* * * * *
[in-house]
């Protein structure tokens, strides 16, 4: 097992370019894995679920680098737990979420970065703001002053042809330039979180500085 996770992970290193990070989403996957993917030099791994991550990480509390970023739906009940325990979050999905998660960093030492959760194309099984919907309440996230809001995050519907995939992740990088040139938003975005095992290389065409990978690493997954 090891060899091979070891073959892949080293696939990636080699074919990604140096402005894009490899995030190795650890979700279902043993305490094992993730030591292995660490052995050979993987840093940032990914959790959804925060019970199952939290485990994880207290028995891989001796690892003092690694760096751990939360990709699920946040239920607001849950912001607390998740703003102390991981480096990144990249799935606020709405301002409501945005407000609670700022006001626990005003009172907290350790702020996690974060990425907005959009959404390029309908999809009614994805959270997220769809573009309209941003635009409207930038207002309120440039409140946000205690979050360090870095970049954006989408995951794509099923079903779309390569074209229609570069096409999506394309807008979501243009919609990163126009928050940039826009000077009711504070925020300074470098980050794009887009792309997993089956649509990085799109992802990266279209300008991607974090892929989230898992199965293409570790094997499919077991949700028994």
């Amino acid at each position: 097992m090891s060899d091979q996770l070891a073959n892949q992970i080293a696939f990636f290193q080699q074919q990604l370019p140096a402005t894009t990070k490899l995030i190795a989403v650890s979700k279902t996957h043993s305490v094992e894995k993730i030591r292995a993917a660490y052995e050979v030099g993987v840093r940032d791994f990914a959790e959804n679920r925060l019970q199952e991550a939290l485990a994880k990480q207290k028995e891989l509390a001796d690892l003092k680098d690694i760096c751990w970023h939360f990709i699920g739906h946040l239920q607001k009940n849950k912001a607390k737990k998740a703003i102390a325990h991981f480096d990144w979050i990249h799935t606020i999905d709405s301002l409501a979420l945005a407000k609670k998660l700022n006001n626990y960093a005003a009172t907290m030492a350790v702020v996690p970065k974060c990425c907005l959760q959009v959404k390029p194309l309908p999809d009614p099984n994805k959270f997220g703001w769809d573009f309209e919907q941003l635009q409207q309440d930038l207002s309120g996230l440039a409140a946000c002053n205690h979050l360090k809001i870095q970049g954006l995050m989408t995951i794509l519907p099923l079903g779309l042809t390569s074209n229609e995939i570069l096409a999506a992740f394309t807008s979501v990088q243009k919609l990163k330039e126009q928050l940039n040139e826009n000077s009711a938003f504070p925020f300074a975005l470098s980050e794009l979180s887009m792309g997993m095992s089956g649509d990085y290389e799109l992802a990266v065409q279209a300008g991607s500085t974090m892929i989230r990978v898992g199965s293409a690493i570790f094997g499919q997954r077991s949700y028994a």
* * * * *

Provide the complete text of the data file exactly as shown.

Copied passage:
[in-house]
């Protein structure tokens, strides 16, 4: 097992370019894995679920680098737990979420970065703001002053042809330039979180500085 996770992970290193990070989403996957993917030099791994991550990480509390970023739906009940325990979050999905998660960093030492959760194309099984919907309440996230809001995050519907995939992740990088040139938003975005095992290389065409990978690493997954 090891060899091979070891073959892949080293696939990636080699074919990604140096402005894009490899995030190795650890979700279902043993305490094992993730030591292995660490052995050979993987840093940032990914959790959804925060019970199952939290485990994880207290028995891989001796690892003092690694760096751990939360990709699920946040239920607001849950912001607390998740703003102390991981480096990144990249799935606020709405301002409501945005407000609670700022006001626990005003009172907290350790702020996690974060990425907005959009959404390029309908999809009614994805959270997220769809573009309209941003635009409207930038207002309120440039409140946000205690979050360090870095970049954006989408995951794509099923079903779309390569074209229609570069096409999506394309807008979501243009919609990163126009928050940039826009000077009711504070925020300074470098980050794009887009792309997993089956649509990085799109992802990266279209300008991607974090892929989230898992199965293409570790094997499919077991949700028994």
């Amino acid at each position: 097992m090891s060899d091979q996770l070891a073959n892949q992970i080293a696939f990636f290193q080699q074919q990604l370019p140096a402005t894009t990070k490899l995030i190795a989403v650890s979700k279902t996957h043993s305490v094992e894995k993730i030591r292995a993917a660490y052995e050979v030099g993987v840093r940032d791994f990914a959790e959804n679920r925060l019970q199952e991550a939290l485990a994880k990480q207290k028995e891989l509390a001796d690892l003092k680098d690694i760096c751990w970023h939360f990709i699920g739906h946040l239920q607001k009940n849950k912001a607390k737990k998740a703003i102390a325990h991981f480096d990144w979050i990249h799935t606020i999905d709405s301002l409501a979420l945005a407000k609670k998660l700022n006001n626990y960093a005003a009172t907290m030492a350790v702020v996690p970065k974060c990425c907005l959760q959009v959404k390029p194309l309908p999809d009614p099984n994805k959270f997220g703001w769809d573009f309209e919907q941003l635009q409207q309440d930038l207002s309120g996230l440039a409140a946000c002053n205690h979050l360090k809001i870095q970049g954006l995050m989408t995951i794509l519907p099923l079903g779309l042809t390569s074209n229609e995939i570069l096409a999506a992740f394309t807008s979501v990088q243009k919609l990163k330039e126009q928050l940039n040139e826009n000077s009711a938003f504070p925020f300074a975005l470098s980050e794009l979180s887009m792309g997993m095992s089956g649509d990085y290389e799109l992802a990266v065409q279209a300008g991607s500085t974090m892929i989230r990978v898992g199965s293409a690493i570790f094997g499919q997954r077991s949700y028994a």